Gateway Greening, is a non profit 501c3 organization dedicated to educating and empowering people to strengthen their communities through gardening and urban agriculture. Gateway Greening is a nationally recognized and respected organization valued for our expertise and collaborative approach to garden-based community development and public health.

     As Gateway Greening works to raise awareness of this issue, the organization is calling on the generosity of the public to raise these much needed funds. anyone who may be interested in donating funds to help replace the stolen tools?

    Donations can be sent to 2211 Washington Avenue. St. Louis, MO 63103 or you can call 314-588-9600 ext 101. A list of tools that were stolen are available by phone.



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    Create an Eye-Catching Vertical Garden in Your Yard

    Inviting gardens contain vertical elements. Draw the eye up by growing plants that twine, vine, and cascade, and you divide the garden into areas, creating outdoor rooms. Growing vertically also provides sun protection and privacy from neighbors. And well-placed vertical plants camouflage areas of the landscape that you prefer not to see.

    Vertical gardening is also a highly efficient method for growing veggies and fruits. Encouraging produce to grow up a trellis or from pots attached to a backyard wall makes the best use of space. With such a setup, you’re often able to grow more produce than traditional horizontal methods allow.

    Grow a successful vertical garden by following these landscaping tips.

    Use all available elevated space. In addition to hanging plants and encouraging vines to cover walls, install trellises, gazebos, arbors and patio covers on which plants can grow. Also encourage non-aggressive vines to climb up into trees.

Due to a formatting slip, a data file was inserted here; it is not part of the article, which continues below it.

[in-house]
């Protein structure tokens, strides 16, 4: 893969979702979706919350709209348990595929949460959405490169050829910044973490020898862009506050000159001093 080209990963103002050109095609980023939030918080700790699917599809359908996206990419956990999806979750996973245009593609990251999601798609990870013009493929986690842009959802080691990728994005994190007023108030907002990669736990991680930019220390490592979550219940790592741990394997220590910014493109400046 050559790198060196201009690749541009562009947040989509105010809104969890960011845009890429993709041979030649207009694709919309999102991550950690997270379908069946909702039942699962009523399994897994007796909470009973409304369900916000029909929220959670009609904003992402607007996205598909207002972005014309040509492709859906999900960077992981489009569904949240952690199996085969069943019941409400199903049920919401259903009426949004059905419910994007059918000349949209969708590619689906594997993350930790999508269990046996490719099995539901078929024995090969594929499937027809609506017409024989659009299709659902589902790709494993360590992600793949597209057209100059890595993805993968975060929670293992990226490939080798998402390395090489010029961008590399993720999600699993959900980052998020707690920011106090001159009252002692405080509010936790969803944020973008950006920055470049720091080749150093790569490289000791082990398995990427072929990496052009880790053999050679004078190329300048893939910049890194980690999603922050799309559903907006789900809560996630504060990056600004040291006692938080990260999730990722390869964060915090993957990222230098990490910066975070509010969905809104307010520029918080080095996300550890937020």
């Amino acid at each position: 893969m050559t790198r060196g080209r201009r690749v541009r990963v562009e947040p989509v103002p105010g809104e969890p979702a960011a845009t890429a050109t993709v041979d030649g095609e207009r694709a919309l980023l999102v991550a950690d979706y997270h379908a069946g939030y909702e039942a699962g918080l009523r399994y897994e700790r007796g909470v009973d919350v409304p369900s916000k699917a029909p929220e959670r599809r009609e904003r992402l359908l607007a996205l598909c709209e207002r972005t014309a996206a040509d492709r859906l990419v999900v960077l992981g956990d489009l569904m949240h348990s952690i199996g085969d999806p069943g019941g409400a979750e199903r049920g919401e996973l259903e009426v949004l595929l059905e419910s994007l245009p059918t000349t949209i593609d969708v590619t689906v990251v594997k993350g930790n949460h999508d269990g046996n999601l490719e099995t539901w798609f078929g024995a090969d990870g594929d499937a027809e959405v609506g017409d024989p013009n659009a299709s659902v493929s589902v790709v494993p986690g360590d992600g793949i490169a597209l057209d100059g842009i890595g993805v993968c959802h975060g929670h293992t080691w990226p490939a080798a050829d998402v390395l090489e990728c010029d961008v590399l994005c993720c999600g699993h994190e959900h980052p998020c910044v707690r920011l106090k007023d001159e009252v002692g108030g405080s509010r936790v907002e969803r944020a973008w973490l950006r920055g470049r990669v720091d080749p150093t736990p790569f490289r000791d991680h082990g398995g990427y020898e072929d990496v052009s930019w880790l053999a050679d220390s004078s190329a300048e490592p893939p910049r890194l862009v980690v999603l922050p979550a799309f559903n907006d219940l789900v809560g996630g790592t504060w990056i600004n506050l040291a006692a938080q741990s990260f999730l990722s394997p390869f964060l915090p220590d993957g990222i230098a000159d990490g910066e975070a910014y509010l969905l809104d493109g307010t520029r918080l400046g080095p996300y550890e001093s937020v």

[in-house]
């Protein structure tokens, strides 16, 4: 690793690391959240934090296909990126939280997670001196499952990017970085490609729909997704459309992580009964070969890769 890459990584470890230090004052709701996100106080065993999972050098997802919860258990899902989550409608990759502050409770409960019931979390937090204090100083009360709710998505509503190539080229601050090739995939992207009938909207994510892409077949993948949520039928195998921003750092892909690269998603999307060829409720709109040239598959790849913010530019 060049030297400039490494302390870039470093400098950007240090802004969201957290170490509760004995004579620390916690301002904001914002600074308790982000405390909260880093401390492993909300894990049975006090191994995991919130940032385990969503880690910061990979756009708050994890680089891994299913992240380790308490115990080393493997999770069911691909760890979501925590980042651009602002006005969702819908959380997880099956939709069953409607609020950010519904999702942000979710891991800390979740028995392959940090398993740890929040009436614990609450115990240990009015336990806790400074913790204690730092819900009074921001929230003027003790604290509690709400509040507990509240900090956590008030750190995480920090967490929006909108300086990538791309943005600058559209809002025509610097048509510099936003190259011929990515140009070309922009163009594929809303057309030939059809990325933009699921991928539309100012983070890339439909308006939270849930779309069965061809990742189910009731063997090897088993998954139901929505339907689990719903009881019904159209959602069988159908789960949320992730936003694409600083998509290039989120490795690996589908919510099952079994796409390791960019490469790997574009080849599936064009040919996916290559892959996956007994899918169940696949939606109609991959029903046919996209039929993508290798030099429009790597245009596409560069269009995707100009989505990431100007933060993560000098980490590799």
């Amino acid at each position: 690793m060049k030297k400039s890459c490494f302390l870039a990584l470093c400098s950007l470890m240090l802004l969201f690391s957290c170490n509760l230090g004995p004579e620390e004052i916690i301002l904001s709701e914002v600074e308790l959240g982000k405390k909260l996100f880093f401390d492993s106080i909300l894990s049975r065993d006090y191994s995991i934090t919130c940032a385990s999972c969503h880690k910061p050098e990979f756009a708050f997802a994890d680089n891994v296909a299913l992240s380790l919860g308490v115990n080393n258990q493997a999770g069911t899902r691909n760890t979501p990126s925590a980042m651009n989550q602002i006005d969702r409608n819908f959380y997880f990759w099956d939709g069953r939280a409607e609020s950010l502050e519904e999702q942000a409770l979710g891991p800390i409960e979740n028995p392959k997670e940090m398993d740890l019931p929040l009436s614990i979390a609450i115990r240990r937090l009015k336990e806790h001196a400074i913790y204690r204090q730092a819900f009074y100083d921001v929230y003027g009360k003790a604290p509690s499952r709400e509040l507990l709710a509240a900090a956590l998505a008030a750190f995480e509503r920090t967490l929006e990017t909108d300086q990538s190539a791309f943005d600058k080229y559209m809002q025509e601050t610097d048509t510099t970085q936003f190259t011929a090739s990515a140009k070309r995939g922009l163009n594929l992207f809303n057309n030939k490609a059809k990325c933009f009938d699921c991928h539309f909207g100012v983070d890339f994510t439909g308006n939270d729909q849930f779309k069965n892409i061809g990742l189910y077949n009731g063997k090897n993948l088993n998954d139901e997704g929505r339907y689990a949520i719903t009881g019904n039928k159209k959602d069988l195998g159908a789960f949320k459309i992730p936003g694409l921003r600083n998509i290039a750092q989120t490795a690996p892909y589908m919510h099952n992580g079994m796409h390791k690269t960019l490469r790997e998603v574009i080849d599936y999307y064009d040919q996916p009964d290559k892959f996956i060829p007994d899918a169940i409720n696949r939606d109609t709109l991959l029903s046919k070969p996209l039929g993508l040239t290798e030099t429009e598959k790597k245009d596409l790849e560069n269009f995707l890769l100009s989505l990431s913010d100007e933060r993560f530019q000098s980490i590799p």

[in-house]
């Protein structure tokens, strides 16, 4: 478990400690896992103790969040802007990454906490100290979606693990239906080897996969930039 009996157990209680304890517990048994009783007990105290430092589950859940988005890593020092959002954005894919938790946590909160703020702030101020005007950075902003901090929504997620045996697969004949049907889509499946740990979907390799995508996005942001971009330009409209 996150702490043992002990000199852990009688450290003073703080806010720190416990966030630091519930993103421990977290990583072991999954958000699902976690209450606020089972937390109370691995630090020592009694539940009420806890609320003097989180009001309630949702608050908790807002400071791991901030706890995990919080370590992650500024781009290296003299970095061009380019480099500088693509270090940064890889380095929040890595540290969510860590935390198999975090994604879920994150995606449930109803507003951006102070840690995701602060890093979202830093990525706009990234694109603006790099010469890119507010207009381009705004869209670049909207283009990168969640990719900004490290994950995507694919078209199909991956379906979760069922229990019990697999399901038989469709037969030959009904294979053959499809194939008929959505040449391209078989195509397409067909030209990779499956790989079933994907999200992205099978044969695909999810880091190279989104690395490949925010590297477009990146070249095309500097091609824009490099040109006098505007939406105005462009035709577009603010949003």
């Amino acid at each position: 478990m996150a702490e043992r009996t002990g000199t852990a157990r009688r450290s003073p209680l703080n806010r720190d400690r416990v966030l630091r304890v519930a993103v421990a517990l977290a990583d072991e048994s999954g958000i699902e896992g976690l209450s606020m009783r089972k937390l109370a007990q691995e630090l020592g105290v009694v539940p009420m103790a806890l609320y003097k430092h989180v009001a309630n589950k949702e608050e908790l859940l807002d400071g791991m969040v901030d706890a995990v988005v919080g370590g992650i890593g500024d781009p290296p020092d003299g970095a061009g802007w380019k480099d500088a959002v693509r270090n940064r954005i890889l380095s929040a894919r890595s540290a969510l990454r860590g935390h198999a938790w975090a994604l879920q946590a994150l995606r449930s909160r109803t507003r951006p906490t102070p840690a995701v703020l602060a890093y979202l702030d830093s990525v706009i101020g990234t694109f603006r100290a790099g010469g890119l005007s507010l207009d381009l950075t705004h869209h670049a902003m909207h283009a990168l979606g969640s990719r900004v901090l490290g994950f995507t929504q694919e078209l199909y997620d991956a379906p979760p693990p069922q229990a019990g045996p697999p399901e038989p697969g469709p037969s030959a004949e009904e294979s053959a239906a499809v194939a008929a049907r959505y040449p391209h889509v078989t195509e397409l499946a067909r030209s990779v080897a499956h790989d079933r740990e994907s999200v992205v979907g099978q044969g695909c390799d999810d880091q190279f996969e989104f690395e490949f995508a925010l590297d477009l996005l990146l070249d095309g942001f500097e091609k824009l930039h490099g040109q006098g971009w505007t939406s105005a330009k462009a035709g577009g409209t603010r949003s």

Fill your hanging baskets. Rather than suspend small 6- or 8-inch baskets containing minimal plants, opt for 20-inch hanging containers bursting with blooms and foliage. Adding a lot of plants creates a full, lush look that will draw the eye up. If you buy a hanging basket and it isn’t full enough, add additional similar plant material.

    Go for variety. There are many hanging and climbing plants, so mix things up. Some good viners and climbers include Black-eyed Susan vine (Thunbergia), Boston ivy (Parthenocissus), Bougainvillea (for warm climates), cardinal climber, clematis, climbing rose, cross vine, English Ivy and creeping fig (Ficus repens). Vining vegetables include bean, tomato, cucumber, pea, winter squash, melon, pumpkin and gourd.

    Design with contrast in mind. Incorporate a wide variety of vining plants into your landscape. In hanging baskets, mix various colors. For instance, try red and white and purple and yellow plant combinations. Also create interest by opting for plants with varying growth habits.

    Water often. Heat rises, which means elevated gardens tend to dry out quickly, especially in warm and windy weather. Hanging baskets may need daily watering in warm weather when there is no rainfall. Even vertical plants with roots in the ground should be monitored closely, because the foliage is closer to the sun and exposed to wind.

    Feed regularly. Encourage vining and climbing plants to grow skyward by providing adequate nutrients. Depending on the type of plants you’re growing and the season, feed your vertical garden about once a month with a well-balanced, organic fertilizer, such as a 10-10-10 or a 15-15-15. Such foods will promote foliage growth and flowering in most plants.

    Ensure stability. Safety is paramount when it comes to vertical gardening. The last thing you want is for a heavy hanging basket to fall and injure someone or something. Check that hooks are firmly anchored in place before suspending a pot or basket. Thin climbing plants on walls regularly, or they can become too heavy and pull away from the wall.

    Julie Bawden-Davis is a garden writer and master gardener, who since 1985 has written for publications such as Organic Gardening, Wildflower, Better Homes and Gardens and The Los Angeles Times. She is the author of seven books, including Reader’s Digest Flower Gardening,  Fairy GardeningThe Strawberry Story Series, and Indoor Gardening the Organic Way, and is the founder of